Yet, Israel endured something in the vicinity of 8,000-plus rockets, and many more casualities from Gaza, before retaliating against Hamas in Operation Cast Lead in December 2008. Rocket and mortar fire still continues from the Gaza strip today.
At the time of Israels response, Erdoğan unleashed a barrage of vitriol against Israel, the likes of which were unprecedented in the history of relations between the two states, calling Israels actions against Hamas terrorists in Gaza a crime against humanity and saying that Israel must pay a price for its aggression and crimes. He even went to so far as to call for Israel to be barred from the United Nations.
At the now infamous Davos conference in Switzerland in January 2009, before storming off stage, Erdoğan, very undiplomatically, scolded Israels President Shimon Peres, saying you are old, and your voice is loud out of a guilty conscience, adding when it comes to killing, you know well how to kill.
This diatribe immediately followed a question by President Peres, in which he asked Erdoğan, almost prophetically now: What would you do, if rockets fell on Istanbul every night?
Well, only one mortar fell on Turkey, and we know the response: an immediate artillery counter-strike and authorization of Turkish ground troops into Syrian territory.
Perhaps now Erdoğan may have a slightly better appreciation of the threat of rocket fire faced by Israel and the need to respond against such acts of aggression and terror against your civilian population.
Only a few days ago, during an official visit to South Africa, Erdoğan again accused Israel of state terrorism. This came in response to comments from an Israeli diplomat, saying the Jewish state had the right to defend itself and its citizens from the Hamas terrorist organization, who continue to launch rocket attacks into Israeli territory.
Yet, if Turkey can call its actions against Syrian mortar fire self defense necessary to prevent threats and risks to its national security, it is then the height of hypocrisy to accuse Israel of state terrorism, in circumstances where by any objective measure, the threat it faces has been more persistent, violent and larger scale.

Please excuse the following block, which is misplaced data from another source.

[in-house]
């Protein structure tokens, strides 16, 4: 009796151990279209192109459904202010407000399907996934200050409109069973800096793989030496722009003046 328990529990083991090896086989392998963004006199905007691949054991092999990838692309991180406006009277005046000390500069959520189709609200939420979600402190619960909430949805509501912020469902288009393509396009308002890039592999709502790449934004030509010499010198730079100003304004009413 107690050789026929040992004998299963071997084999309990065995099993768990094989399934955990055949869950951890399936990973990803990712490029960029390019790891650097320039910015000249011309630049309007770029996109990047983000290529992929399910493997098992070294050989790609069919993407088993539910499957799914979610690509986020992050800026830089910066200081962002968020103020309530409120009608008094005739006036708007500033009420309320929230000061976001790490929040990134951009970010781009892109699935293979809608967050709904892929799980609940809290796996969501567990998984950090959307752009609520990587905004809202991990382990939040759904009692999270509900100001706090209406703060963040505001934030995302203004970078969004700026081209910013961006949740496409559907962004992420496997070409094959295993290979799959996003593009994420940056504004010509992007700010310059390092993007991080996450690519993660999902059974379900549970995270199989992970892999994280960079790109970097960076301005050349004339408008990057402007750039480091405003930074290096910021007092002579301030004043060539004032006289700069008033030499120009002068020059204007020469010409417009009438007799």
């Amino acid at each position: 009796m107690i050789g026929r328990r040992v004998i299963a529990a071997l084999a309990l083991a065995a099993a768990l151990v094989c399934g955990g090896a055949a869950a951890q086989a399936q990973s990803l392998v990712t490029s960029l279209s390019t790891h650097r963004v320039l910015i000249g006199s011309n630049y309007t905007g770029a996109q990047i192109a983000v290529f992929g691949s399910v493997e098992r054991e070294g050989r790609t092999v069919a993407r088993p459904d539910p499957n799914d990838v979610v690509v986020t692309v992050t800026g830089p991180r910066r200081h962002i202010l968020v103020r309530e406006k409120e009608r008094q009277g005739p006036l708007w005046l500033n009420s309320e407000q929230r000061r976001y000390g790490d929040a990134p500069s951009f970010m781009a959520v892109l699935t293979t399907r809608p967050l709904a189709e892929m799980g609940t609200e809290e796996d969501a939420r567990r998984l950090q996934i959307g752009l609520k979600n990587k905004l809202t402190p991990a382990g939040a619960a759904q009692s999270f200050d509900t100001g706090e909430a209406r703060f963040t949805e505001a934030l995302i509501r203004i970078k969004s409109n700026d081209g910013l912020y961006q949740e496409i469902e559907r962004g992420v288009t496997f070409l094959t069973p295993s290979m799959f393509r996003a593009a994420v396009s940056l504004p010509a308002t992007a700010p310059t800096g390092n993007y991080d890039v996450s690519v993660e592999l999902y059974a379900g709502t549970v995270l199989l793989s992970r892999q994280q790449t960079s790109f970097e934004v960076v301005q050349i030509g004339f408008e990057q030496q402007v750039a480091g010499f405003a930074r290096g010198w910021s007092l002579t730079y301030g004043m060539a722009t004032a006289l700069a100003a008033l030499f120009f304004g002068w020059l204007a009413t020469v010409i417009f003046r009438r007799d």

Likewise, one may apply a similar analogy concerning Turkeys ongoing dispute with Kurdistan Workers Party (PKK), whom the Turkish government consider terrorists. Only today, Erdoğan proclaimed we do no cry for the death of terrorists, in response to Diyarbakir police chiefs recent expression of sympathy over the deaths of PKK militants.
In this context, it would also be advisable for Mr Erdoğan to consider dropping his persistent demands for an Israeli apology over the 2012 Gaza Flotilla, which resulted in the tragic death of nine Turkish citizens after passengers on the boat viciously attacked IDF soldiers.
Perhaps he ought to be reminded that the Flotilla, which left with the blessing of the Turkish government, under the direction of the IHH terror group, was designed to breach the Gaza Strip, which is controlled by the Hamas as a launching pad for rocket attacks against Israel.
Instead, Erdoğan refuses to acknowledge that Hamas, a group that does not recognize Israels right to exist yet still seeks its destruction, is a terrorist organization, embracing their leaders on frequent visits to Ankara.
Just as Turkey has the inalienable right to defend its citizens against acts of aggression and terror from Syria, so too does Israel have the right to defend its citizens from terror attacks by Hamas and those seeking to support them.
Instead of demanding an Israeli apology over the Flotilla, it is Mr Erdoğan who is the one that should be apologizing to Israel for his entirely unjustified and vitriolic attacks in light of his governments recent actions. Anything less, would be completely hypocritical.